Insight 8 - one thing I don't think comes out and is a major factor is the budget attributed to sanitation at the government level compared to water. The 0% sanitation budget until 2020 in Kisumu at county level practically eradicated any form of PPP from them inputting into the model and we had to think of other ways that a PPP could support e.g. reduced rates for use of disposal facilities etc. Generally, the public sector were highly dependent on external grants/loans to pursue their sanitation goals. At the time, most grants were going either towards competitive pit latrine builds by NGOs; or massive infrastructure projects from bilateral donors or engineering-focused foundations (e.g. Veolia) on pipes for instance which shifted the focus of the public agenda away from supporting CBS initiatives either at household level or downstream processing support. So in addition to the PPP point, if these funding issues are being seen elsewhere too, I think highlighting to donors and their effect on public investment potential would be good.

CBS model 'plug and play' - I appreciate that the paper was written in the context of expanding the Clean Team CBS model but I think, as comes across in the paper, that flexibility in the model design and market chain is required to work in different local contexts. So, given all the different CBS models out there, it may be good to state that CBS can work with particular conditions common to all (e.g. your points in Figure 4) but that it would require a 'plug and play' type approach as different components may vary to meet local needs/context rather than the same model in every situation.
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Re: The world can't wait for sewers - WSUP / EY Report on Clean Team Ghana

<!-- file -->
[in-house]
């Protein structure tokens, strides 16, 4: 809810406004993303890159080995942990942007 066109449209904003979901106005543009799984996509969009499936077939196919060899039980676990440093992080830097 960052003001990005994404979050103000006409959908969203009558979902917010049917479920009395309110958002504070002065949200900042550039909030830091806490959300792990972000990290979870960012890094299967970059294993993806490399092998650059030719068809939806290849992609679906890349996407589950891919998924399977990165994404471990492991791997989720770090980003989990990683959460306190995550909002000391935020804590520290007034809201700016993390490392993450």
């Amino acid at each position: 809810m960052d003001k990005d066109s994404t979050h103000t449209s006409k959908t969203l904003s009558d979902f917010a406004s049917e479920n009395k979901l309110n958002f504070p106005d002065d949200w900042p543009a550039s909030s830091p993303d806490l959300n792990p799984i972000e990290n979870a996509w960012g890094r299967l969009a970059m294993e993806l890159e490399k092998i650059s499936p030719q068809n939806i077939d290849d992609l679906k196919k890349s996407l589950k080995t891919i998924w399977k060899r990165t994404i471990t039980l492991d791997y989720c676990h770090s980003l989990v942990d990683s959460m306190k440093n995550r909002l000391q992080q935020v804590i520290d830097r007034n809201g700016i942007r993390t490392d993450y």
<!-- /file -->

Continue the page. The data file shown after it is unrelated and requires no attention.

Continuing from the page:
Dear Georges and Katie,

Thanks for posting the report and the in-depth comments! Do you both work for Clean Team or are you consultants for them (oh wait, Georges is with WSUP - which is supporting Clean Team, right?)? Was the report useful for you? Is Clean Team changing any of its approaches based on the findings?

I wasn't familiar with the abbreviation EY, so I looked it up. It's Earnst & Young whom I do know ("EY is a global leader in assurance, tax, transaction and advisory services." )

Then I wondered, was it expensive to use EY but I found this information:

With Clean Team having grappled with these challenges in Kumasi
for several years, WSUP engaged EY to help. Through Enterprise
Growth Services — EY’s not-for-profit practice dedicated to
supporting social impact businesses in low-income countries

a team worked with Clean Team to identify means by which it could
achieve profitability and position itself to scale, including assessing
the viability of its CBS model in other markets.


I see the report has already been uploaded to the SuSanA library which is great:
www.susana.org/en/resources/library/details/2756

It's also been used already to inform the Wikipedia article on container-based sanitation, see here:
en.wikipedia.org/wiki/Container-based_sanitation

Georges and Katie, could you do me a favor and check if the way it is cited in the Wikipedia article is good? Have the main points from the report been translated well into lay person's terms? I've just added the information about PPPs which I found was quite interesting.

Oh and I also agree with the comment by someone * from the SOIL Haiti team who said:

Has anyone else noticed that the burden of proof seems to be much higher for Container-Based Sanitation technologies when compared to more traditional approaches? For instance, the first question anyone asks about CBS systems is "what is your breakeven point"? Do people building latrines get asked the same question?


The same applies to pathogen removal. You probably also get high scrutiny regarding pathogen removal during treatment of the collected fecal matter whereas nobody building pit latrines gets asked that question (OK, I guess it is slowly starting now with fecal sludge management that pathogen removal appears on the agenda but before it was a given that pathogens are not destroyed and nevertheless pit latrines are OK and count towards the SDG targets (Sustainable Development Goals), no further questions asked...).

Regards,
Elisabeth

* Dear SOIL Haiti team, please remember to sign with your name so that I don't have to call you "someone", thanks. :-)
Dr. Elisabeth von Muench